Firstly, this is my first post on this forum so Hi All.
Secondly, I am new to opengl so please take this into consideration.
Now my question.
I would like to put mutiple indexed meshes into single VBO but the problem is - what to do with indices. Each mesh has it’s own indices but when all the meshes will be contained in a single buffer then the indices needs to be shifted by some offset. In DirectX I just used DrawIndexedPrimitive with proper settings ( providing index offset, which was added to all indices ).
Is there a way to provide opengl with index offset or do I have to recalculate indices manually after adding mesh to VBO or maybe I just don’t now something?
One more thing - I need to do this in gles2.
Thanks in advance
When setting up your vertex attribs with glVertexAttribPointer you pass the offset (in bytes!) into the buffer as the last parameter, see this tutorial for a similar example.
The tutorial stores different attributes (position and color) of one mesh in the same buffer, but the method is the same.
Also, you can use glDrawElementsBaseVertex, in order to avoid moving the attribute offsets around.
I’ve been wondering the same thing too, whether it’s faster to set all the gl***Pointer functions before drawing with each mesh:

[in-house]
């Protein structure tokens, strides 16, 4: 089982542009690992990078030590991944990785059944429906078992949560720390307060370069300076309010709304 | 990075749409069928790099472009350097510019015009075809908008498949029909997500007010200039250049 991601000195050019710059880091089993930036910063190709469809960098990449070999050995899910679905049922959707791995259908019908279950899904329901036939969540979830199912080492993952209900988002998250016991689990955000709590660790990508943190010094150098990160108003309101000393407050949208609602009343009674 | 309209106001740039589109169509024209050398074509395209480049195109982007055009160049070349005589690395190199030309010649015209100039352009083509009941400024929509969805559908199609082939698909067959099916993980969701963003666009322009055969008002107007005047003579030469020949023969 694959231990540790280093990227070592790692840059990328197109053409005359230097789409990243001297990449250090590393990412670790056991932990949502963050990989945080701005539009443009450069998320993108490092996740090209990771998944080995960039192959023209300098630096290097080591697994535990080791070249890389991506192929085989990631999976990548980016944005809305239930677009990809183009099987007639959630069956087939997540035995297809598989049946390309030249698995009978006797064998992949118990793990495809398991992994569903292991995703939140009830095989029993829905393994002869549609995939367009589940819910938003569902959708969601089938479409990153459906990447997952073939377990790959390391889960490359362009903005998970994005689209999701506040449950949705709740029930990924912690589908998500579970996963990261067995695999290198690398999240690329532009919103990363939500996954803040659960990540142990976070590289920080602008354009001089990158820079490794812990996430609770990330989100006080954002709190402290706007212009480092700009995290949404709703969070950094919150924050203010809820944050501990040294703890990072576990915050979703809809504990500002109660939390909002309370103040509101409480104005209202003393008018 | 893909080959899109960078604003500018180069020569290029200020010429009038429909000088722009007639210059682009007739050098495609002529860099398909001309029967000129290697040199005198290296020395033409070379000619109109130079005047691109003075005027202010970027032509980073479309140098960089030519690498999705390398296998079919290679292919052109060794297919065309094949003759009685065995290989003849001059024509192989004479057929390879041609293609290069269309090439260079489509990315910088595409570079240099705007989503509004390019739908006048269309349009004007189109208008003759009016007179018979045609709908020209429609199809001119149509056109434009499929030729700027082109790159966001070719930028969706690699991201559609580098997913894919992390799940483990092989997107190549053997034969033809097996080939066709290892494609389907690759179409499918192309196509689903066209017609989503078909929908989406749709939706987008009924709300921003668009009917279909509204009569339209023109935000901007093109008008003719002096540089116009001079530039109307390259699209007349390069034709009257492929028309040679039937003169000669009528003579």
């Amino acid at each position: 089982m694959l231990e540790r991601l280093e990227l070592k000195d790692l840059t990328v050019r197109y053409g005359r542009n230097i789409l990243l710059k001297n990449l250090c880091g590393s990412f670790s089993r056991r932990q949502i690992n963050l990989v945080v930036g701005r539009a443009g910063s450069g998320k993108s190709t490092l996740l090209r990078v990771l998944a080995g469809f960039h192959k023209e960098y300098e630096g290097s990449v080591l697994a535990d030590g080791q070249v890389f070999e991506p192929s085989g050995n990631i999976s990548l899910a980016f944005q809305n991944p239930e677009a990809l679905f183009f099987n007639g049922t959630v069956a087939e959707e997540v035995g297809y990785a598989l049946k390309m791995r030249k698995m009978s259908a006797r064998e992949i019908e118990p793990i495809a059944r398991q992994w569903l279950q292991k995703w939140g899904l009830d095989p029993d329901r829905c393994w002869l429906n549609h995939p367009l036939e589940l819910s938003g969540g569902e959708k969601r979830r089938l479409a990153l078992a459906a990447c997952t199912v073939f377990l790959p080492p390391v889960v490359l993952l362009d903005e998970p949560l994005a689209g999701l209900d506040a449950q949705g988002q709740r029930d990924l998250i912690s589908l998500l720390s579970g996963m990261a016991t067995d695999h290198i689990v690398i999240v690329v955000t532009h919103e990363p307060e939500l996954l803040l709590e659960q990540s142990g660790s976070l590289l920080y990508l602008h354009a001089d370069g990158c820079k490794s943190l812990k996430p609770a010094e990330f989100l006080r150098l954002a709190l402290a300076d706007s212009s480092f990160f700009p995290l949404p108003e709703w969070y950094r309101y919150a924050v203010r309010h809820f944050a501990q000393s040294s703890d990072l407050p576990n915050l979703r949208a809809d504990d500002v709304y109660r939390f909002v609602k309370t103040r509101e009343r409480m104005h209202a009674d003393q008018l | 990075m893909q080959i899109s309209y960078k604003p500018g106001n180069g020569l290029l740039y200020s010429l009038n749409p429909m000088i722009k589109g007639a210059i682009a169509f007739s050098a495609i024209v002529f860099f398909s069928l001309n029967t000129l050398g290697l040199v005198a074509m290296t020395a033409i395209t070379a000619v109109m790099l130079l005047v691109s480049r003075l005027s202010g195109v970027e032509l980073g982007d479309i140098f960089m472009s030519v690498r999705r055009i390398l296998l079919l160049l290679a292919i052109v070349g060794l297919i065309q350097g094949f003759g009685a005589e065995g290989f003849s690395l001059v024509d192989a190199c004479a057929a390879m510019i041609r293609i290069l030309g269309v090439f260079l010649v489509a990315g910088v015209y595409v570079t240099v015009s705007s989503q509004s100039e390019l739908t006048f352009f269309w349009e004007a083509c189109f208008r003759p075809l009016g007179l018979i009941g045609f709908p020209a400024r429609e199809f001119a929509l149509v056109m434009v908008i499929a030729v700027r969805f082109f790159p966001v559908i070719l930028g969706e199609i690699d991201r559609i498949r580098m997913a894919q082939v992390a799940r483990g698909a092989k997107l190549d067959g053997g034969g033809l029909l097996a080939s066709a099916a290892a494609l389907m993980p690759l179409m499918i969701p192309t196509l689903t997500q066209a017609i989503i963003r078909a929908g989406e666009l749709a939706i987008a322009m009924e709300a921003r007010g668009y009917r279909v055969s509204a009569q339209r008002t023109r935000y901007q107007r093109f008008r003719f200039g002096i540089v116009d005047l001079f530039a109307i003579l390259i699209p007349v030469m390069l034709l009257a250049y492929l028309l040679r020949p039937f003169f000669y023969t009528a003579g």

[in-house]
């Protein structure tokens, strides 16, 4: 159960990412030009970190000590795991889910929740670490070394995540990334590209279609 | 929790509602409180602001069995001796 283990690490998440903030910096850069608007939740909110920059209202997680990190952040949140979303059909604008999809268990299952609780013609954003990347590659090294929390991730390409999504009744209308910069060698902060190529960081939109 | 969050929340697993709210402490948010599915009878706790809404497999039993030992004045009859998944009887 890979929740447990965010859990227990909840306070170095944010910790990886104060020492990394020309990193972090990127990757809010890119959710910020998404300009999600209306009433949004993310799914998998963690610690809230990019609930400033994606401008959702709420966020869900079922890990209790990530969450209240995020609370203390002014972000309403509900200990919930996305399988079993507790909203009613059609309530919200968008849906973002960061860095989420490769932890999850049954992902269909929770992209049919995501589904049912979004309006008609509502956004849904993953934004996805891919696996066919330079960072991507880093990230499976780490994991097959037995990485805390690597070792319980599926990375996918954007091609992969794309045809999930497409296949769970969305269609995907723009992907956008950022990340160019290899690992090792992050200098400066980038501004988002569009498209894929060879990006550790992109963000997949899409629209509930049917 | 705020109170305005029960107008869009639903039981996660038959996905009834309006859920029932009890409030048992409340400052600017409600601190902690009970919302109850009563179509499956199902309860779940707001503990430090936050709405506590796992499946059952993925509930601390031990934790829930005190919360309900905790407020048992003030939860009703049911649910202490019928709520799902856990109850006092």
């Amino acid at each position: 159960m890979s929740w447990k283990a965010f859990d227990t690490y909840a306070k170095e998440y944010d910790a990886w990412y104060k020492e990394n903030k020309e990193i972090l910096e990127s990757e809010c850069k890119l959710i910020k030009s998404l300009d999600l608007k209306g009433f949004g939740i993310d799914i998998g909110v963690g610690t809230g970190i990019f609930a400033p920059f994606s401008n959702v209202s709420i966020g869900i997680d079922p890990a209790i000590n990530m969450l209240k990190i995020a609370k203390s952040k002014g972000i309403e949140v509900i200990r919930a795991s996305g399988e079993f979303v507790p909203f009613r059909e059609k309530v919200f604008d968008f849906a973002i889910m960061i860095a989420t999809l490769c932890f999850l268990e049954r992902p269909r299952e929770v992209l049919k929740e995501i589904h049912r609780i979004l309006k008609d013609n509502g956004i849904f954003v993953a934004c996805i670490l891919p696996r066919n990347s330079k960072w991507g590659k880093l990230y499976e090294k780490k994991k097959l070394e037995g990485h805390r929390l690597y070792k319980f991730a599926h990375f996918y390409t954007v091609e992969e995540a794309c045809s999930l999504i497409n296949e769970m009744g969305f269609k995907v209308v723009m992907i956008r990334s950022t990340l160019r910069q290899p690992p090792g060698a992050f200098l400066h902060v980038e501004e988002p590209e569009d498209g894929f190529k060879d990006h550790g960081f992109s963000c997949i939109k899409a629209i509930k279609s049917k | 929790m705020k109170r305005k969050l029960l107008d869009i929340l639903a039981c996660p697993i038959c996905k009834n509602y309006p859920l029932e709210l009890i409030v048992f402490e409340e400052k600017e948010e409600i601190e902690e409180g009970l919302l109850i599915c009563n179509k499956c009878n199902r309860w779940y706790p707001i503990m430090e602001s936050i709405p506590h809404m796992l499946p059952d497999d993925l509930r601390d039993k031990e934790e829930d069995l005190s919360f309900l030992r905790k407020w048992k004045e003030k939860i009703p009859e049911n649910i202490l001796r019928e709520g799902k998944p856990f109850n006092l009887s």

gl***Pointer(..., mesh[i].offset + mesh[i].attribute[j].offset); // for each attribute
gl***Pointer(..., mesh[i].offset + mesh[i].attribute[j].offset);// for each attribute
or whether it’d be better to adjust the indices as meshes are placed into a buffer object, getting rid of the need for gl***Pointer calls:
gl***Pointer(..., 0); // for each attribute
If you are prepared to limit to OpenGL 3.2+ (or GL_ARB_draw_elements_base_vertex), then you can provide a base vertex that is added to all the indices:
glDrawElementsBaseVertex(GL_TRIANGLES, 39, GL_UNSIGNED_SHORT, NULL, mesh[i].basevertex); // other ***BaseVertex functions exist
Without GL_ARB_draw_elements_base_vertex, then I think if you were to use unsigned short indices, you would be limited to 65536 vertices per buffer object, which isn’t as bad as it sounds if you have 32 bytes per interleaved vertex, that’s a 2 MB buffer object. But if you aren’t using interleaved vertex data, then you’d might up with several smaller buffer objects, eg. from 128kb to 1MB.
Another few related questions I have, are:
- How much do OpenGL implementations gain from using glDrawRangeElements instead of glDrawElements too? It says that if the range is small enough, it could automatically convert indices to a smaller data type (eg. from GL_UNSIGNED_INT to GL_UNSIGNED_SHORT), but would it do this on every draw call?
- If you have meshes that needs certain data updated every frame, such as vertex position + normals, and you want to group several meshes into a single buffer object, how + when is the best way to update this data without causing slowdown?
- Do vertices or indices gain anything from being aligned to certain values, or if they were in the same buffer object, could they be tightly packed?